Tsukioka Kōgyo (1869-1927) for the publisher Daikokuya (Matsuki Heikichi) around the turn of last century.Source: The Beauty of Silence: Nō and Nature Prints by Tsukioka Kōgyo (1869-1927), Robert Schaap & J. Thomas Rimer, Hotei Publishing, 2010, p. 147.
|A turtle suns itself on an overhanging rock, while another paddles nearby in the steam.
The tortoise (kame), living as it does to a venerable old age, has become a symbol of longevity in East Asia. It is not only highly esteemed, but even held sacred. In its form as a minogame, it is included as one of the four supernatural animals: tiger, dragon, phoenix, and tortoise. The minogame (literally, “straw-coast turle”) is so called because of its resemblance to the straw coast (mino) traditionally warm by farmers. It has an easily recognizable broad and feather-like tail.
In Japan, peddlers traditionally sold small captive tortoises that would be released into areas like temple ponds, a custom or ceremony of “setting free” called hōjō-e. Images of turtles were frequently seen as popular gifts for celebrations. It is not surprising, therefore, that turtles often appeared as subjects in Japanese paintings and prints.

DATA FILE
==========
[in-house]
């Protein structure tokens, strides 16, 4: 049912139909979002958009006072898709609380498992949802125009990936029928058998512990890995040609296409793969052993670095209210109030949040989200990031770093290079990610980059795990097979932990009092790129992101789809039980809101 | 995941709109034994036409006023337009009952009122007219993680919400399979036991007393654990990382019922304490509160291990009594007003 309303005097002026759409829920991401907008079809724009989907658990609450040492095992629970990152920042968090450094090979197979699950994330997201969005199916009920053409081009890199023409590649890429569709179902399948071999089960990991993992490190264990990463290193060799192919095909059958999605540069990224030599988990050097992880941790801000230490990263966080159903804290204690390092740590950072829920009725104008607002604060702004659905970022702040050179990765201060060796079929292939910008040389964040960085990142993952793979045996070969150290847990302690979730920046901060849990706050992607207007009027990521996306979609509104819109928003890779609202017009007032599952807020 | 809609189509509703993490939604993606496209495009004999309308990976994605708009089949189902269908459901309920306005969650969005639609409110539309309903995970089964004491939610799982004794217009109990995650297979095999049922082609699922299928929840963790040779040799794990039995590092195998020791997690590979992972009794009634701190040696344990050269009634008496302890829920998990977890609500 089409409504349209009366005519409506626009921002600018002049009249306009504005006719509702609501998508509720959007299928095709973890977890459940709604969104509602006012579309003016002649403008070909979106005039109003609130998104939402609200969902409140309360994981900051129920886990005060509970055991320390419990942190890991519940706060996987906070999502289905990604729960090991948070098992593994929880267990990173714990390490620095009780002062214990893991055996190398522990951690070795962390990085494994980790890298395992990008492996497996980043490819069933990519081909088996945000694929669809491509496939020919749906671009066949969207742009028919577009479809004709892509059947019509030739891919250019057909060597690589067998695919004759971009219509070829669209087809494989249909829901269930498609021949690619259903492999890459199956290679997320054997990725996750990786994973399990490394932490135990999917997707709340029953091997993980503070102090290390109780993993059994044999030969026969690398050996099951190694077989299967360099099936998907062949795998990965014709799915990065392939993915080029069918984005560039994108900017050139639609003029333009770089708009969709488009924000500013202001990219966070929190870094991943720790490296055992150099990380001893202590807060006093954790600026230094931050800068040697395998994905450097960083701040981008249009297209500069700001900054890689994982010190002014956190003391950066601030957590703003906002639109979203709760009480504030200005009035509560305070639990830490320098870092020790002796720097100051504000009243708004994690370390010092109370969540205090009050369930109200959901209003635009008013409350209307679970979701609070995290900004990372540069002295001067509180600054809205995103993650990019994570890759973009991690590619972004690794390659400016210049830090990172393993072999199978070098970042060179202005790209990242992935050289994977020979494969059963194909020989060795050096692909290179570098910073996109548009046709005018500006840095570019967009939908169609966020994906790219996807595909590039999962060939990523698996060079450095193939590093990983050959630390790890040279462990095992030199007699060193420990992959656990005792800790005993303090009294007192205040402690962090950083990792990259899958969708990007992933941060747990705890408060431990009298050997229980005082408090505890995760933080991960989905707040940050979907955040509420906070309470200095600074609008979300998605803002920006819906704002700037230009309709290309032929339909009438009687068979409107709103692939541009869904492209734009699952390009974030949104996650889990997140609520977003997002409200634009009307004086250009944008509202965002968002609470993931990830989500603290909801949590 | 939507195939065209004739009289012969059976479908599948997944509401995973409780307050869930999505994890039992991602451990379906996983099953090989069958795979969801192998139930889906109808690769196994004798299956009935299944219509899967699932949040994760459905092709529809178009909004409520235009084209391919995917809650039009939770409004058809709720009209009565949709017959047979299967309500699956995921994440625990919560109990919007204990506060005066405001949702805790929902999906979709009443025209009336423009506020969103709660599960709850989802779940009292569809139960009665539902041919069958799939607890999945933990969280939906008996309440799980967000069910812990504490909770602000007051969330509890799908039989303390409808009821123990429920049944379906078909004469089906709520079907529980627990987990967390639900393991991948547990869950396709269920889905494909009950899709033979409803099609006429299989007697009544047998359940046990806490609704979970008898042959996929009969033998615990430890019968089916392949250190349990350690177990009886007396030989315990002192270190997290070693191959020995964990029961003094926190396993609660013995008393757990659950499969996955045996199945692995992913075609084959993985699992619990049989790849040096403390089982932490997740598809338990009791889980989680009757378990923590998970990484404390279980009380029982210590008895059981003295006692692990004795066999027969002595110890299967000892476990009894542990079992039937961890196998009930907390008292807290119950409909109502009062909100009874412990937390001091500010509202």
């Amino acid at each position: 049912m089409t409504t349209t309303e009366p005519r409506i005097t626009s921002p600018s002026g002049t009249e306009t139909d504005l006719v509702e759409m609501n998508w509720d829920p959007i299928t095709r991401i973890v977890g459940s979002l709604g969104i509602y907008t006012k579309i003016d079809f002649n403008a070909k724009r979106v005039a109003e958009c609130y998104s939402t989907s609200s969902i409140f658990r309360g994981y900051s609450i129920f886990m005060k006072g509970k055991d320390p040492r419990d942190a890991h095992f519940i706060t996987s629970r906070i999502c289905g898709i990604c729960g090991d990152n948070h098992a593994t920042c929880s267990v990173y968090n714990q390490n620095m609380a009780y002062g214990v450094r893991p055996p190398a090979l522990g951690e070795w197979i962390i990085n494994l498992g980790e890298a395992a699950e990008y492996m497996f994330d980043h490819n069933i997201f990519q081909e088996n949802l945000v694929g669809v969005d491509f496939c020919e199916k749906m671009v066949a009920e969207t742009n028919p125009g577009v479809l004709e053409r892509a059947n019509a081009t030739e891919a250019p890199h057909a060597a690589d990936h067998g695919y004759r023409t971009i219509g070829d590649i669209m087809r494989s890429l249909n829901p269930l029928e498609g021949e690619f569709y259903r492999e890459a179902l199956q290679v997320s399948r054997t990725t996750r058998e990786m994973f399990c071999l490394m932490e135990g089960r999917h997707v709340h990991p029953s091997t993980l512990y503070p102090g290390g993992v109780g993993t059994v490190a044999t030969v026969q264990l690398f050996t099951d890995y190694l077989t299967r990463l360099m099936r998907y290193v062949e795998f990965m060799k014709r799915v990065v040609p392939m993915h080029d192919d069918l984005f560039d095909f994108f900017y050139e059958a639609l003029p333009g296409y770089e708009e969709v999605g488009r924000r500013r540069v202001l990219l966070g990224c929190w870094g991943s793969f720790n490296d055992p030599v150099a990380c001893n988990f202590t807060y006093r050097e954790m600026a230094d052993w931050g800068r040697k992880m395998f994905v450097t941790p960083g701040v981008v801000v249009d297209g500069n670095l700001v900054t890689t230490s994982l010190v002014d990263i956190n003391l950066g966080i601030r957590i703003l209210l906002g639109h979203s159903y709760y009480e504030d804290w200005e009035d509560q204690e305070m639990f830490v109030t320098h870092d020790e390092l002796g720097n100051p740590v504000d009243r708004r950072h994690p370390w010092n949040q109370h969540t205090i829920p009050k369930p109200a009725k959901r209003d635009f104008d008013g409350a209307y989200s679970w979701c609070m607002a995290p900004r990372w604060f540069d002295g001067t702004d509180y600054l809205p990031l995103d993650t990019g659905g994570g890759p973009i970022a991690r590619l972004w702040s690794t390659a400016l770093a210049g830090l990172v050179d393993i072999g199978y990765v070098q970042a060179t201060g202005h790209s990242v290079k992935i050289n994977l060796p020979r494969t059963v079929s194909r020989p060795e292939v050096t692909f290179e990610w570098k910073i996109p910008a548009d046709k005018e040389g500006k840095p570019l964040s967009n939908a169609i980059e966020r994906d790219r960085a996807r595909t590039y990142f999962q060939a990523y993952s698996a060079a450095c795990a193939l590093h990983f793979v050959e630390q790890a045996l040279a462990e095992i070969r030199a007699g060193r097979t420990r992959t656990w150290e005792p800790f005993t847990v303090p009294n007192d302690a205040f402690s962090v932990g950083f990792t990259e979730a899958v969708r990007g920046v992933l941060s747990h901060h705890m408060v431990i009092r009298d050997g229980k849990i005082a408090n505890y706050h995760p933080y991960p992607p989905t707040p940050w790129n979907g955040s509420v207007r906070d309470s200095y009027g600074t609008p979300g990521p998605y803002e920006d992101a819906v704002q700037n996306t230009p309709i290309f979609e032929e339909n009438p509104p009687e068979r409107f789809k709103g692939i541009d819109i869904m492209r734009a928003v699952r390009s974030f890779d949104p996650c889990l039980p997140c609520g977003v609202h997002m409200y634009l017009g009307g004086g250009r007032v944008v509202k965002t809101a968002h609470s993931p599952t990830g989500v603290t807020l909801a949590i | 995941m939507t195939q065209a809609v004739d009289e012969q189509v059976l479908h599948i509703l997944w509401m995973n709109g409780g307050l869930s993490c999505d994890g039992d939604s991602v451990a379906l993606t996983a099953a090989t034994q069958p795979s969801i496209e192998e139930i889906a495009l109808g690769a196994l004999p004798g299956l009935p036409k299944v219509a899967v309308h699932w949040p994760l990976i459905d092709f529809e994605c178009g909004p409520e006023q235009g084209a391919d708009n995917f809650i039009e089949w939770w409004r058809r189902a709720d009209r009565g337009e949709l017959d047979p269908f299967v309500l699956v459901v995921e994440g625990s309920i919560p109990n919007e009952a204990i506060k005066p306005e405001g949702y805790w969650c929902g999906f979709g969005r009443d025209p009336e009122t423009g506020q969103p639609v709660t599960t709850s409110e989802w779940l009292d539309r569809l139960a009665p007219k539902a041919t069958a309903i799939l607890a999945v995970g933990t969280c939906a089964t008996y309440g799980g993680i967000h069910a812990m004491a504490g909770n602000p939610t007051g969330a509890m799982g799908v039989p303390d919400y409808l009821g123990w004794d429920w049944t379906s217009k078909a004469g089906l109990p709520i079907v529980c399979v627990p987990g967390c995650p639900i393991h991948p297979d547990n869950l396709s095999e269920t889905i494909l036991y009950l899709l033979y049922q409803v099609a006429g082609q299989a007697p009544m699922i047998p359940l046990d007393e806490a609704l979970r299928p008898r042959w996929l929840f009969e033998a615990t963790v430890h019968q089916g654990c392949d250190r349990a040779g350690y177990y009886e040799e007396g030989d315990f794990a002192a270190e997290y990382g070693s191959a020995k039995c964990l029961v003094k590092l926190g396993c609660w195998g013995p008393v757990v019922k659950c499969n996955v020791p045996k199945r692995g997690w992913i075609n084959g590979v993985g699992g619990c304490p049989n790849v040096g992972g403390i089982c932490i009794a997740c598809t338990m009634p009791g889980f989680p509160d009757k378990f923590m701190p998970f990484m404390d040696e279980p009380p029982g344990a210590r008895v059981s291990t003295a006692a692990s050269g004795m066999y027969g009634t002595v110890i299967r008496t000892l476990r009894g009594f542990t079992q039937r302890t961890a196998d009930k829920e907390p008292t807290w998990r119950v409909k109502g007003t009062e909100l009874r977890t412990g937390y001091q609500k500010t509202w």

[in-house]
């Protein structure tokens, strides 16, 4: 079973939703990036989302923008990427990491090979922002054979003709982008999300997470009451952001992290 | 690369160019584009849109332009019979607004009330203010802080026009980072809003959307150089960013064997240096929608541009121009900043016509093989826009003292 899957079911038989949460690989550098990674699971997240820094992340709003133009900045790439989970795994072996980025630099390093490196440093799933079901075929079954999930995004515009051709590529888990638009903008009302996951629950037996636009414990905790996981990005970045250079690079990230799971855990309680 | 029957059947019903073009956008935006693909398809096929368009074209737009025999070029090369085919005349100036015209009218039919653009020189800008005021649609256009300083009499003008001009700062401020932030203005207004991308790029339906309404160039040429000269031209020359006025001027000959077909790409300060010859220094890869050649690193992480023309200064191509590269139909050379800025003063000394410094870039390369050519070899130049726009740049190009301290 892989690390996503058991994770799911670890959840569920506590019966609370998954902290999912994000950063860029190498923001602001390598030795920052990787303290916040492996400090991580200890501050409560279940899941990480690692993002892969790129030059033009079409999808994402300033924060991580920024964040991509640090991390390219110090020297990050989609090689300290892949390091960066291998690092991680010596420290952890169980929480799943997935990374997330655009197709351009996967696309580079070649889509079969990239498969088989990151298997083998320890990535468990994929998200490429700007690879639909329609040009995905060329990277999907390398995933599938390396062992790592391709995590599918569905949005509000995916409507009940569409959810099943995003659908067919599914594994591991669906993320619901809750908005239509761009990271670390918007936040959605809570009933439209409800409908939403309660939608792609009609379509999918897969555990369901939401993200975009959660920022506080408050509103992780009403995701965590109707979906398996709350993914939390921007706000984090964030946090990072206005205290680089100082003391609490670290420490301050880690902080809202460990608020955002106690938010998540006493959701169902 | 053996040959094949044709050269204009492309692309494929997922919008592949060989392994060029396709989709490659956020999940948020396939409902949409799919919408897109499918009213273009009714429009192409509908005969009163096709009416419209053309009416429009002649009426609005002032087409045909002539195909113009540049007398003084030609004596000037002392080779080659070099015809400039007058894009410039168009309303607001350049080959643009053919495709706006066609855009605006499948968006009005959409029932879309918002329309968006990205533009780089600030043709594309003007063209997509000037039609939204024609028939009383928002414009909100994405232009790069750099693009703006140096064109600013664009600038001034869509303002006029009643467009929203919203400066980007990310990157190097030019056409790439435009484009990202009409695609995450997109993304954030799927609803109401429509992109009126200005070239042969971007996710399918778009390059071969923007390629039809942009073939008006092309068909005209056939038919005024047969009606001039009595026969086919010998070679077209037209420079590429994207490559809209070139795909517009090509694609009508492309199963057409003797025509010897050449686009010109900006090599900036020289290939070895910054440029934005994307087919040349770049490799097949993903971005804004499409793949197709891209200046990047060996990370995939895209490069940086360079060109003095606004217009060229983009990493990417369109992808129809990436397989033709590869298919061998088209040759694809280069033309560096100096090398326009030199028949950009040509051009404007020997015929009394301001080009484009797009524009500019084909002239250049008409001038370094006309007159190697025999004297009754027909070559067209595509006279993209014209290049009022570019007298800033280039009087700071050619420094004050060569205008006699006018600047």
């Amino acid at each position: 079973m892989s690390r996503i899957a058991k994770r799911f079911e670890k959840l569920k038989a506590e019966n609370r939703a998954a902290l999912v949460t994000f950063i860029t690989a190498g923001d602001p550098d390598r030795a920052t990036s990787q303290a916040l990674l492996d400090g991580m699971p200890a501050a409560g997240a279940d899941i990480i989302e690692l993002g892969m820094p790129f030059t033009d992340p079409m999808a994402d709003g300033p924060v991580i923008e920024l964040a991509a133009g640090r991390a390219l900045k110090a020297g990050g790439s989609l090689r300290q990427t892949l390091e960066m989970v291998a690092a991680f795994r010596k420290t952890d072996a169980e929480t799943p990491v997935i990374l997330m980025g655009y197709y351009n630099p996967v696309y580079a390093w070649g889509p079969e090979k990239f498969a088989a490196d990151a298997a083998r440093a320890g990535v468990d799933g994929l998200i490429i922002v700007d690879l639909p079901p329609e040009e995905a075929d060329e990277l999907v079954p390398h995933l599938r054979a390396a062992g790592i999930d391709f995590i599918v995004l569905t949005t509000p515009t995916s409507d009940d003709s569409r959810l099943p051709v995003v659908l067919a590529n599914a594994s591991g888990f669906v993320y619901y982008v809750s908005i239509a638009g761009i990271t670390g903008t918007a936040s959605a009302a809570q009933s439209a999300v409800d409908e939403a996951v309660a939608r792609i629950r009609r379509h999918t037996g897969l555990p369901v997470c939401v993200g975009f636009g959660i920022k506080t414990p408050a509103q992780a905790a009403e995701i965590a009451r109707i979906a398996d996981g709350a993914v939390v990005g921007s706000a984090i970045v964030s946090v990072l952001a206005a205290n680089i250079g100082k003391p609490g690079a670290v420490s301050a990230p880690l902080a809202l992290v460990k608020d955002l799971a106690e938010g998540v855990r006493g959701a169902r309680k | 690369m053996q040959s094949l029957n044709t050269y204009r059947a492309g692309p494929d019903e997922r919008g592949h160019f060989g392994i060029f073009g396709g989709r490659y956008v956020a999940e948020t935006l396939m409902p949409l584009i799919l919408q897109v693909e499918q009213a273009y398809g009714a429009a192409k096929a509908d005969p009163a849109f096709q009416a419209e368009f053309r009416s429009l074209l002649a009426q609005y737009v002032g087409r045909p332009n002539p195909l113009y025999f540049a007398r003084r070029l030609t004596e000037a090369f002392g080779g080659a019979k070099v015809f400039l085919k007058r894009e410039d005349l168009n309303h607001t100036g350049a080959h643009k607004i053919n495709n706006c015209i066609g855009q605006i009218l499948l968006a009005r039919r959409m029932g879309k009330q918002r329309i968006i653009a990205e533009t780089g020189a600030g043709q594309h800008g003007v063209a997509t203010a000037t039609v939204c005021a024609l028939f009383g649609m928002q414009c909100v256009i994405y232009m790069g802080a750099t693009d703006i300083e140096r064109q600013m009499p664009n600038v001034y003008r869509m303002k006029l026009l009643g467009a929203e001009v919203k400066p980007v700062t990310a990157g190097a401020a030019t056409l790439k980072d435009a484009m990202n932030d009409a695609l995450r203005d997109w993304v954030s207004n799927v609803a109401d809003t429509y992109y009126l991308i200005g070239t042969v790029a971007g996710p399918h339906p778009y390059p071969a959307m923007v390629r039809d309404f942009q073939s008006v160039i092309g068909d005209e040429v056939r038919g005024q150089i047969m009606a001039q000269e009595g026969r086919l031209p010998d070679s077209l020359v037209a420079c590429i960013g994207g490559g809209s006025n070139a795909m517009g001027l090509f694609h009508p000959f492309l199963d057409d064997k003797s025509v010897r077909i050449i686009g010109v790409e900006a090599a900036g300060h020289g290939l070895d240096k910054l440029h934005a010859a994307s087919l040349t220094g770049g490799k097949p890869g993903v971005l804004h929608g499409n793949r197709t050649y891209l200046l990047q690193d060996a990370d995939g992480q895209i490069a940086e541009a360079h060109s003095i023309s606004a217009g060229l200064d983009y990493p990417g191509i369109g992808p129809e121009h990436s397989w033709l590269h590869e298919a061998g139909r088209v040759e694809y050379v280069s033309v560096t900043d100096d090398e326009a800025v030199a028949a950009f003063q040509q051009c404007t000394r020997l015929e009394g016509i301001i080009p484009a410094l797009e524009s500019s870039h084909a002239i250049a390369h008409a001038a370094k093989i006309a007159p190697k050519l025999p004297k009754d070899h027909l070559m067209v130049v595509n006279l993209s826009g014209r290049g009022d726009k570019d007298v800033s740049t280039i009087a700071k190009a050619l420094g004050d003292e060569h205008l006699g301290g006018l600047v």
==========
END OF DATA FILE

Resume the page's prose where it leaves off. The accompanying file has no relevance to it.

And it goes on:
This design is No. 102 in the sample books of Daikokuya prints owned by the collector and dealer Robert. O. Muller.
|Kōgyo’s oeuvre also comprises some fifty shikishiban prints. While
these works include some landscape compositions, most are illustrations
of the natural world, a genre referred to as Kachō-e (literally, “flower
and bird pictures”). Kōgyo was one of a number of artists who designed
such (export) shikishiban. His teacher Gekkō [Ogata Gekkō (1859-1920)], the lacquer artist
Shibata Zeshin (1807-91), Ohara Koson [Ohara Koson (1877-1945)], and Yamamoto Shōun can all be
counted among the artists enlisted by the Daikokuya to design these
Many of these squarish shikishiban prints are thought to have been issued by the Daikokiya, who continually explored new avenues for print subjects and types primarily destined for the export market in the late 19th and early 20th century (a number carry a seal verso reading ‘Made in Japan,” which was required for the export to the United States).
…Kōgyo’s imaginative designs for this set reflect his keen interest in flower and bird topics. His prints frequently display the same delicate treatment that is so characteristic of the work of Seitei [Watanabe Seitei, 1851-1918]. It must be pointed out, however, that Seitei’s depictions of the natural world seem more realistic.
Reprints of work from this group are not uncommon. These later editions can be recognized by the black contour lines around the image and the large white borders. They are printed on very thin paper, but they also appear in an edition that is printed on heavier, denser quality paper that one would expect to find with surimono.
| Title (Description)
|| untitled (Two Turtles and a Rock)
Kōgyo 耕 漁
seal no. 65, p. 171 of The Beauty of Silence.
|Date|| c. 1900
|Publisher|| attributed to Matsuki
Heikichi (Daikokuya Heikichi 大黒屋平) [Marks: pub. ref. 029]
|Genre|| ukiyo-e; kacho-e
|H x W Paper|| 9 1/2 x 9 7/8 in. (24.1 x 25.1 cm)
|Collections This Print|
|Reference Literature||The Beauty of Silence: Nō and Nature Prints by Tsukioka Kōgyo (1869-1927), Robert Schaap & J. Thomas Rimer, Hotei Publishing, 2010, p. 147.|